Across the room from me is an electrical wall outlet — an original with the house, which has, with time, turned a dull yellow. Our 110-volt outlets are the old style – they look like two surprised faces with vertical eyes wide open and mouths agape. Like the ones that fascinated you when you were kids.
Our yellowed fixtures have left aspects of our home feeling old, aged and used. As in, “Old people live here.” And indeed, we do. I just bought senior tickets at the Laemmle Theater for six bucks a throw!
We’ve been here a long time. Nearly 33 years in this same home. The outlets turned yellow. I got wrinkles. A lot. My wife blessedly stays the same. There’s a sort of magic working inside her. She eats mostly fruit and berries and I’m an eggs and bacon and coffee kind of guy… There’s a health lesson here, I’m sure.
Perhaps the old yellow switch plates will remind her of me when I’m gone… and she’ll regret not making me breakfasts of berries and healthy things.
When it’s my turn to venture to that Undiscovered Country, Carrie will likely remain right here, in our 33-year-old home, which I hope will then be her 53-year-old home nestled in Santa Clarita, which itself will then be 54 years old.
Time flies as faded switch plates attest. My yellowed outlets have seen a lot of action in their three-plus-decade lives. Massive growth all around. From sheep grazing up hills to motor graders tearing hills down. A great big giant earthquake tearing everything down and our efforts to rebuild it all back up.
My wall sockets saw all three of our kids raised here. Fun kids, they grew up at Valencia Valley Elementary, Hart and Valencia high schools – and all off to college. There was a lot of love. Also, some intense moments as our family moved through large life changes and through the struggles young people experience moving into adulthood. There were good times, great times, and a few times I wish hadn’t happened…
And my screwed-to-the-wall plug faces saw everything. Just like yours.
We’ve been blessed with a good life. Hard earned for sure. We got married far too young and quickly found we had to run with what we knew. I was a gardener and learned commercial landscaping. Carrie was a child development graduate, and she became a wonderful mom and friend to every kid in the neighborhood and at Valencia Valley. I spent too much time at work and at night in college, but the hard work paid off. And with our discipline to never use our home as a cash register, Carrie enjoys hundreds of old yellowed plugs and switches with zero mortgage. She takes comfort in the security. For “liberal” people, we’re fiscally quite conservative.
Carrie and I traded discipline and hard work for financial security, established kids, and non-mortgaged yellowed wall fixtures we have today. Santa Clarita worked for us. California worked for us. America worked for us. We’re grateful to have lived in a city, in a state, and in a country where two goofy wet-behind-the-ears kids could figure things out and create a good life together.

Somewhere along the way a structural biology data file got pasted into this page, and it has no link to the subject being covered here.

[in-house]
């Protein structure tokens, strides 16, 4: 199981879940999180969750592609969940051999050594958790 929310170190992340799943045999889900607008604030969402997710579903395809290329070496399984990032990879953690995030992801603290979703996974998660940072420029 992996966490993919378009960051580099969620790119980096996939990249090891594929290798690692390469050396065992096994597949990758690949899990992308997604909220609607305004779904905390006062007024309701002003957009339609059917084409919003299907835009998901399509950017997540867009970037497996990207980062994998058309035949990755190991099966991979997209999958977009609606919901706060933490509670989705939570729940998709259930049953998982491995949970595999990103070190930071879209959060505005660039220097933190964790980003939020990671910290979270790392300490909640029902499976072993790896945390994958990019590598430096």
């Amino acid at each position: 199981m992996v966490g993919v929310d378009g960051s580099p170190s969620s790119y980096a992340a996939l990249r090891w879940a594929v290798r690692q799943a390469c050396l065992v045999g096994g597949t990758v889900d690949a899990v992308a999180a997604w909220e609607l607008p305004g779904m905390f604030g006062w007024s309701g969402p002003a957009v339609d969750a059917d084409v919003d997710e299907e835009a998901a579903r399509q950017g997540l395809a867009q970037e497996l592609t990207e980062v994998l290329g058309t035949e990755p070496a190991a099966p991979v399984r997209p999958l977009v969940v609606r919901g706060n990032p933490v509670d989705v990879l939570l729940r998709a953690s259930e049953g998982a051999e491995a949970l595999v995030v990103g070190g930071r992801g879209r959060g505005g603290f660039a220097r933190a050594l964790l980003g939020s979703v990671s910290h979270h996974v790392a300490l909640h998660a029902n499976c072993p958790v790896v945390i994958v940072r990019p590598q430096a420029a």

For most in America and certainly for most in the Santa Clarita Valley, all this opportunity still exists. If you want it. If you have discipline to chase it. No one ever said the American Dream was a freebie.
Success and security aren’t automatic in America. They never have been. We’re a pick-yourself-up-by-your-bootstraps kind of place.
And this very one issue is our never-ending battle of the ages, a battle that persists today. It is the battle of our political parties and the root of racism and many of our other never-ending national family feuds:
Simply put, “How level of a playing field do we want America to be?”
How fair? How just? How equitable? How generous with our neighbors, near and far?
From our sad early days as slave-holding nation to today, just how much opportunity will we afford our kids, neighbors and newcomers at our borders? How generous will we be, or should we be, with folks who are different than us? This simple issue remains the core of our political differences.
Who should get what, and how much? How much will we share of “ours” to help others earn “theirs?”
SCV is a funny place this way. For a “conservative town,” the SCV does a fine job at being a “progressive” town. With an abundance of parks and recreational activities open to everyone; with strong public schools, with an incredibly diverse College of the Canyons open to just about anyone regardless of income – and with businesses hiring all over town – we’re where opportunity grows… if you’re focused and have desire.
We provide a lot of bootstraps in the SCV. We’re progressive. But folks still must pull those bootstraps up…
Perhaps exemplary, most of our local politics doesn’t look like politics. We’re about the tussle of community building. Arm wrestling over how to improve our city and our services. But the goal is almost always shared: a desire to build an ever-improving SCV for all of us here.
We’re “sharey” people in the SCV.
We mostly share similar stories. A lot of us have shared them long enough to also share “wall socket fade.” And wrinkles. We’ve both given and gotten – over the course of full lives.
And so, while we can still flip our own switches, let’s continue to give back, reinvesting ourselves in the SCV for our subsequent generations staring down even yellower wall fixtures.
Gary Horton’s “Full Speed to Port!” has appeared in The Signal since 2006. The opinions expressed in his column do not necessarily reflect the opinions of The Signal or its editorial board.